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At about 3 p.m. Thursday, I was getting ready to talk to NBC via the remote camera in our office. I was handed a paper copy of the mayor’s apology and read it quickly.
Something bothered me about it but I didn’t have time to dwell. On TV, I talked about how we’ll have to see if this strange apology reframes the discussion. Would Donna Frye and Marco Gonzalez think it sufficed? Would they retract their allegations?
That seemed unlikely. They believe he is a danger to women and should not be allowed to manage them in a workplace. Pretty serious. It’s not a conclusion you easily walk back.
But something remained unsettling for me about the statement and I talked to a few people trying to see if I could understand it.
By the evening I’d figured it out. It was in this passage:
As someone who has spent a lifetime fighting for equality for all people, I am embarrassed to admit that I have failed to fully respect the women who work for me and with me, and that at times I have intimidated them.
Read that again: “I have failed to fully respect the women who work for me and with me …”
What does that mean?
Let’s give it a try: Fully respecting women might mean what managers learn through any basic sexual harassment training. You treat men and women as equals, and provide equal opportunities to them. You limit flattery and don’t come on to them. You don’t touch them or try to leverage your power or influence to persuade them to perform a sexual act.
We don’t know exactly what Filner’s accused of but he says he didn’t fully respect women. So which ones of those principles was he failing to fully uphold?
The statement Filner issued only raises more questions than it answers and that’s probably why he refused to take questions.
Who responds to vague but harsh sexual harassment allegations with “I apologize. I have failed to fully respect women?” And who takes that as a satisfying explanation?
It turns out one person who did take this as a satisfying explanation was City Councilwoman Marti Emerald. She said in a statement: “I commend Mayor Filner for the courage to admit he has made mistakes and for his commitment to change his behavior.”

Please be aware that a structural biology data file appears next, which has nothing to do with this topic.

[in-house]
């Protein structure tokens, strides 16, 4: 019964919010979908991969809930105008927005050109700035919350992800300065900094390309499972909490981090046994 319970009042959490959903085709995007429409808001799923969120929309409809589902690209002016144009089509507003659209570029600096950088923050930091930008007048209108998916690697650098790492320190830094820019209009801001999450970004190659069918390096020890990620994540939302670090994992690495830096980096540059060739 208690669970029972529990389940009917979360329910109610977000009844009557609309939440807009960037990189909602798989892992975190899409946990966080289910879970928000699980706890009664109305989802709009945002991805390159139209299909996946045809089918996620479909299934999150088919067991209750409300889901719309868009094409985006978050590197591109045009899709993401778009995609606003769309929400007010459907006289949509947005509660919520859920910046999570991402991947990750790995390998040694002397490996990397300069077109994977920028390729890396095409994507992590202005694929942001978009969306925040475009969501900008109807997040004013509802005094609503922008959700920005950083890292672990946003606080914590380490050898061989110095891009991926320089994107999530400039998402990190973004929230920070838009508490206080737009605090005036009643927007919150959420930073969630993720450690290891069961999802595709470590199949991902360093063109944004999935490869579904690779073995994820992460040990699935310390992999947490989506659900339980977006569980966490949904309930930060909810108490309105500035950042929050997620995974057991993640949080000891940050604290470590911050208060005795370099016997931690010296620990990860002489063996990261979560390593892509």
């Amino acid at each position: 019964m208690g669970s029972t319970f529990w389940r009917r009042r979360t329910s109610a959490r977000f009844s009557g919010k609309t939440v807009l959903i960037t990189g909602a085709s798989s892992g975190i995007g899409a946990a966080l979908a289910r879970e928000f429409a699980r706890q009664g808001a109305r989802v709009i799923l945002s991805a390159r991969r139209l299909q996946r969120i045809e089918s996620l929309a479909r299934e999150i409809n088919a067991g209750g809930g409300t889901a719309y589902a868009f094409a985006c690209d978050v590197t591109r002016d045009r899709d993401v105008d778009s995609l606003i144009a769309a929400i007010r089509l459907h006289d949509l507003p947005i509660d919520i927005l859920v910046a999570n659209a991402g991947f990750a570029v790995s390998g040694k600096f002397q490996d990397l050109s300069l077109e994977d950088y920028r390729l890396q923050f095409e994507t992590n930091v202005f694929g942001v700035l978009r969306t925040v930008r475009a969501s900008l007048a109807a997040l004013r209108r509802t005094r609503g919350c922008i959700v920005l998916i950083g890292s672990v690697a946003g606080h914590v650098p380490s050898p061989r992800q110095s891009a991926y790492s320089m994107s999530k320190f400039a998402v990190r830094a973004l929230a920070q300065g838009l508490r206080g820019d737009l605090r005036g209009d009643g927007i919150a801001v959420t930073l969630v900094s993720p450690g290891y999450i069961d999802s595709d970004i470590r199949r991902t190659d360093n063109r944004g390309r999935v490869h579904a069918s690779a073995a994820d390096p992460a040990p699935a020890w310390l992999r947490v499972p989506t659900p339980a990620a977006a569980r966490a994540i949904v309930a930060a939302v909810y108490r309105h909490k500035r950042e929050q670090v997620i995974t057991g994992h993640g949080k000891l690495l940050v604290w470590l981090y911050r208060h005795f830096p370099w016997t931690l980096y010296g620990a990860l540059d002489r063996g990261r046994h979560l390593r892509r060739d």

Courage? Really? What part of this is courageous?
He said he was embarrassed about his behavior and then he implied, in a sneaky type of denial, that what he did “would have been tolerated in the past.” Again, what the heck does that mean? Humans have tolerated some pretty sick things in the past.
He sends this to media in a DVD. Doesn’t take questions. Says he’ll fix himself by going to sexual harassment training “and consulting professionals.”
If sexual harassment training fixes what’s wrong with him, what’s that mean about what’s wrong with him?
A closer reading of the mayor’s statement reveals that it’s a poor attempt to simultaneously admit guilt about something reprehensible while minimizing how big of a deal this whole thing is anyway.
Emerald’s colleagues on the City Council weren’t much better. David Alvarez and Myrtle Cole condemned sexual harassment and told the mayor to fix it or resign.
Fix it? This 70-year-old man admits that, up until Wednesday, he did not fully respect the women who worked for and with him. This is something you can fix in what, a couple weeks? Do we need to appoint a monitor to watch him?
And why will he change now? The Democratic Party’s former leader confirmed a claim by a former state assemblywoman that she warned the party about Filner’s behavior toward women. A group of Democratic leaders met with him and he assured them he would change.
He admits he did not. Don’t worry, he told us. Now it is really over. As of Thursday, he won’t ever do it again.
Does that satisfy you?
Remember what he’s asking us to do. He’s saying: Yes, what these guys have accused me of has some merit. I need help and sexual harassment training is going to fix me. But please continue to let me oversee several thousand city employees.
That’s not going to be easy to just sign off on.